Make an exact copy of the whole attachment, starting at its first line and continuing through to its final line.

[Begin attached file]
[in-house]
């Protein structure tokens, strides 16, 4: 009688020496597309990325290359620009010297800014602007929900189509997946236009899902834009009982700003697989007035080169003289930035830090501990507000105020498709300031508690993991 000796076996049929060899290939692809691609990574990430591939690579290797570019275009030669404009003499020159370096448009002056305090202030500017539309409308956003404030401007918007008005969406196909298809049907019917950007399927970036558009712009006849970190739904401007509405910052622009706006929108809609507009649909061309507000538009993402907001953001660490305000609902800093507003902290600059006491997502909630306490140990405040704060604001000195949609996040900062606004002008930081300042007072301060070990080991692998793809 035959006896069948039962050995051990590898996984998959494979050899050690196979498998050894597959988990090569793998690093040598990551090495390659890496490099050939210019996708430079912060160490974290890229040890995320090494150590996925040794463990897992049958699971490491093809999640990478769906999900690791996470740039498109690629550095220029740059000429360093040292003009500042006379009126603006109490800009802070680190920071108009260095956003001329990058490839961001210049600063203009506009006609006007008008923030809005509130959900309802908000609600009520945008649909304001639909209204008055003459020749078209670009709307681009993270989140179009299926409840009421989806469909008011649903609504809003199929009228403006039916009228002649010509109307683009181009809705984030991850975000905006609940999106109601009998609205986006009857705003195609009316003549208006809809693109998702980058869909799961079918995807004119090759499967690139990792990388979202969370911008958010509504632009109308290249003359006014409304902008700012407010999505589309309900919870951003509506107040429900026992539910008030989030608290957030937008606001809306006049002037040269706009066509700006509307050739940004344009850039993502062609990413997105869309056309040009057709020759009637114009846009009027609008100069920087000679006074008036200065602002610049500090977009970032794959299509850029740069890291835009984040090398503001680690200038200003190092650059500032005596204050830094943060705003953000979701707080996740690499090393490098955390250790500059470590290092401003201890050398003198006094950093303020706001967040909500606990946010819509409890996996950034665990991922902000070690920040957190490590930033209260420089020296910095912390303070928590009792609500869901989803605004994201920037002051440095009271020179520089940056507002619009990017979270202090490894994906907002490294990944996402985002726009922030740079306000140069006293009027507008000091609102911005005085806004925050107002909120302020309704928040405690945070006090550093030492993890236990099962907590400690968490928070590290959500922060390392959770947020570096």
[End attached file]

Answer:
[in-house]
């Protein structure tokens, strides 16, 4: 009688020496597309990325290359620009010297800014602007929900189509997946236009899902834009009982700003697989007035080169003289930035830090501990507000105020498709300031508690993991 000796076996049929060899290939692809691609990574990430591939690579290797570019275009030669404009003499020159370096448009002056305090202030500017539309409308956003404030401007918007008005969406196909298809049907019917950007399927970036558009712009006849970190739904401007509405910052622009706006929108809609507009649909061309507000538009993402907001953001660490305000609902800093507003902290600059006491997502909630306490140990405040704060604001000195949609996040900062606004002008930081300042007072301060070990080991692998793809 035959006896069948039962050995051990590898996984998959494979050899050690196979498998050894597959988990090569793998690093040598990551090495390659890496490099050939210019996708430079912060160490974290890229040890995320090494150590996925040794463990897992049958699971490491093809999640990478769906999900690791996470740039498109690629550095220029740059000429360093040292003009500042006379009126603006109490800009802070680190920071108009260095956003001329990058490839961001210049600063203009506009006609006007008008923030809005509130959900309802908000609600009520945008649909304001639909209204008055003459020749078209670009709307681009993270989140179009299926409840009421989806469909008011649903609504809003199929009228403006039916009228002649010509109307683009181009809705984030991850975000905006609940999106109601009998609205986006009857705003195609009316003549208006809809693109998702980058869909799961079918995807004119090759499967690139990792990388979202969370911008958010509504632009109308290249003359006014409304902008700012407010999505589309309900919870951003509506107040429900026992539910008030989030608290957030937008606001809306006049002037040269706009066509700006509307050739940004344009850039993502062609990413997105869309056309040009057709020759009637114009846009009027609008100069920087000679006074008036200065602002610049500090977009970032794959299509850029740069890291835009984040090398503001680690200038200003190092650059500032005596204050830094943060705003953000979701707080996740690499090393490098955390250790500059470590290092401003201890050398003198006094950093303020706001967040909500606990946010819509409890996996950034665990991922902000070690920040957190490590930033209260420089020296910095912390303070928590009792609500869901989803605004994201920037002051440095009271020179520089940056507002619009990017979270202090490894994906907002490294990944996402985002726009922030740079306000140069006293009027507008000091609102911005005085806004925050107002909120302020309704928040405690945070006090550093030492993890236990099962907590400690968490928070590290959500922060390392959770947020570096």